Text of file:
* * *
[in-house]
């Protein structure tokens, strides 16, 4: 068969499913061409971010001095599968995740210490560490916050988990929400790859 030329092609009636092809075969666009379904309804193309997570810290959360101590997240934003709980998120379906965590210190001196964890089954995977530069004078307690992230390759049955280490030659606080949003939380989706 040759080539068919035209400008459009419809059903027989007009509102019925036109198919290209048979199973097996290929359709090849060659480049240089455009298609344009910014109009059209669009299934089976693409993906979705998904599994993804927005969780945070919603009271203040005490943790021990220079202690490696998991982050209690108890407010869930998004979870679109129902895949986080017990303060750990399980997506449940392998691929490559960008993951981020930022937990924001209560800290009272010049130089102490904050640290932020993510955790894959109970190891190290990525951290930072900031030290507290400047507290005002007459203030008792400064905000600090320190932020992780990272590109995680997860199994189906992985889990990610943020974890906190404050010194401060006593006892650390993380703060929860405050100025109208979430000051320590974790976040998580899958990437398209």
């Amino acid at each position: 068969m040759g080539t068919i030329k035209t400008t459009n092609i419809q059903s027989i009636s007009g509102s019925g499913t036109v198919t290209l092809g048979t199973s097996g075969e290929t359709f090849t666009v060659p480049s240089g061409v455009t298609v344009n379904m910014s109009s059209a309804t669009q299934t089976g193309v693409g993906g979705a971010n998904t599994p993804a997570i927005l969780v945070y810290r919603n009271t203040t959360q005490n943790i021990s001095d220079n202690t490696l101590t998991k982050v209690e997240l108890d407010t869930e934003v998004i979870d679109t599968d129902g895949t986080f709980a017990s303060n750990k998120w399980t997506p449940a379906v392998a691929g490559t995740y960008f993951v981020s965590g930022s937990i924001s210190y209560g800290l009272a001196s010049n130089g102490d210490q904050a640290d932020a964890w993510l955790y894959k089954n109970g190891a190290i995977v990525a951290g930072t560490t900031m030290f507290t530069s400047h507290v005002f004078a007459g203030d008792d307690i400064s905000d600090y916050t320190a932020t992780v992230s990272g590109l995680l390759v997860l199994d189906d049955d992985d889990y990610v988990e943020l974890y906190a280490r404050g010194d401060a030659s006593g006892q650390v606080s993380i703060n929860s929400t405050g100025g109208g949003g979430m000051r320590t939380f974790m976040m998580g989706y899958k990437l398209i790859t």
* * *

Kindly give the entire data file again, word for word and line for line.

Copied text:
[in-house]
């Protein structure tokens, strides 16, 4: 068969499913061409971010001095599968995740210490560490916050988990929400790859 030329092609009636092809075969666009379904309804193309997570810290959360101590997240934003709980998120379906965590210190001196964890089954995977530069004078307690992230390759049955280490030659606080949003939380989706 040759080539068919035209400008459009419809059903027989007009509102019925036109198919290209048979199973097996290929359709090849060659480049240089455009298609344009910014109009059209669009299934089976693409993906979705998904599994993804927005969780945070919603009271203040005490943790021990220079202690490696998991982050209690108890407010869930998004979870679109129902895949986080017990303060750990399980997506449940392998691929490559960008993951981020930022937990924001209560800290009272010049130089102490904050640290932020993510955790894959109970190891190290990525951290930072900031030290507290400047507290005002007459203030008792400064905000600090320190932020992780990272590109995680997860199994189906992985889990990610943020974890906190404050010194401060006593006892650390993380703060929860405050100025109208979430000051320590974790976040998580899958990437398209």
């Amino acid at each position: 068969m040759g080539t068919i030329k035209t400008t459009n092609i419809q059903s027989i009636s007009g509102s019925g499913t036109v198919t290209l092809g048979t199973s097996g075969e290929t359709f090849t666009v060659p480049s240089g061409v455009t298609v344009n379904m910014s109009s059209a309804t669009q299934t089976g193309v693409g993906g979705a971010n998904t599994p993804a997570i927005l969780v945070y810290r919603n009271t203040t959360q005490n943790i021990s001095d220079n202690t490696l101590t998991k982050v209690e997240l108890d407010t869930e934003v998004i979870d679109t599968d129902g895949t986080f709980a017990s303060n750990k998120w399980t997506p449940a379906v392998a691929g490559t995740y960008f993951v981020s965590g930022s937990i924001s210190y209560g800290l009272a001196s010049n130089g102490d210490q904050a640290d932020a964890w993510l955790y894959k089954n109970g190891a190290i995977v990525a951290g930072t560490t900031m030290f507290t530069s400047h507290v005002f004078a007459g203030d008792d307690i400064s905000d600090y916050t320190a932020t992780v992230s990272g590109l995680l390759v997860l199994d189906d049955d992985d889990y990610v988990e943020l974890y906190a280490r404050g010194d401060a030659s006593g006892q650390v606080s993380i703060n929860s929400t405050g100025g109208g949003g979430m000051r320590t939380f974790m976040m998580g989706y899958k990437l398209i790859t």